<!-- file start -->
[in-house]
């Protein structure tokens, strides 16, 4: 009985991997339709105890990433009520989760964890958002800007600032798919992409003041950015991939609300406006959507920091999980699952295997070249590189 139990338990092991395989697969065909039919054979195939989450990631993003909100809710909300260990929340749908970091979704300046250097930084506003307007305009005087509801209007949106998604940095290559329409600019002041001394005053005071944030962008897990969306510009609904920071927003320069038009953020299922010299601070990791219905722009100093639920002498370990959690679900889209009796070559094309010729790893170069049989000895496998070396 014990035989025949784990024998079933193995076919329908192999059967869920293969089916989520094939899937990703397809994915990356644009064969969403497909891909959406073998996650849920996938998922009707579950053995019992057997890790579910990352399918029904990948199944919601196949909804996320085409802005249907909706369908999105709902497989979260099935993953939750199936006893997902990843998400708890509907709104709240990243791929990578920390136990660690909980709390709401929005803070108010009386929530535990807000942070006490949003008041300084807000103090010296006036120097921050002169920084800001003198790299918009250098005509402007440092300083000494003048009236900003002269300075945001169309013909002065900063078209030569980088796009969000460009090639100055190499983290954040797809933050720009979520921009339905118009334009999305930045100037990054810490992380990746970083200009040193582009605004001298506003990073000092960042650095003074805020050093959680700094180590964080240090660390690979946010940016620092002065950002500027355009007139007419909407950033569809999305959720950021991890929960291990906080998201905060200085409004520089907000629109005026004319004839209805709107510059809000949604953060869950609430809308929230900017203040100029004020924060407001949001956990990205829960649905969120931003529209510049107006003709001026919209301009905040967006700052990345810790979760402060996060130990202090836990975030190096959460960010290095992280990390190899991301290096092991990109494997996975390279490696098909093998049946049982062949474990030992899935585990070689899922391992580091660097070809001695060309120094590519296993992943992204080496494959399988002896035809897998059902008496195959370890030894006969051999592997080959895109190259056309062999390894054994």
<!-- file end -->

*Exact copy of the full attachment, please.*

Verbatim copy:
[in-house]
């Protein structure tokens, strides 16, 4: 009985991997339709105890990433009520989760964890958002800007600032798919992409003041950015991939609300406006959507920091999980699952295997070249590189 139990338990092991395989697969065909039919054979195939989450990631993003909100809710909300260990929340749908970091979704300046250097930084506003307007305009005087509801209007949106998604940095290559329409600019002041001394005053005071944030962008897990969306510009609904920071927003320069038009953020299922010299601070990791219905722009100093639920002498370990959690679900889209009796070559094309010729790893170069049989000895496998070396 014990035989025949784990024998079933193995076919329908192999059967869920293969089916989520094939899937990703397809994915990356644009064969969403497909891909959406073998996650849920996938998922009707579950053995019992057997890790579910990352399918029904990948199944919601196949909804996320085409802005249907909706369908999105709902497989979260099935993953939750199936006893997902990843998400708890509907709104709240990243791929990578920390136990660690909980709390709401929005803070108010009386929530535990807000942070006490949003008041300084807000103090010296006036120097921050002169920084800001003198790299918009250098005509402007440092300083000494003048009236900003002269300075945001169309013909002065900063078209030569980088796009969000460009090639100055190499983290954040797809933050720009979520921009339905118009334009999305930045100037990054810490992380990746970083200009040193582009605004001298506003990073000092960042650095003074805020050093959680700094180590964080240090660390690979946010940016620092002065950002500027355009007139007419909407950033569809999305959720950021991890929960291990906080998201905060200085409004520089907000629109005026004319004839209805709107510059809000949604953060869950609430809308929230900017203040100029004020924060407001949001956990990205829960649905969120931003529209510049107006003709001026919209301009905040967006700052990345810790979760402060996060130990202090836990975030190096959460960010290095992280990390190899991301290096092991990109494997996975390279490696098909093998049946049982062949474990030992899935585990070689899922391992580091660097070809001695060309120094590519296993992943992204080496494959399988002896035809897998059902008496195959370890030894006969051999592997080959895109190259056309062999390894054994």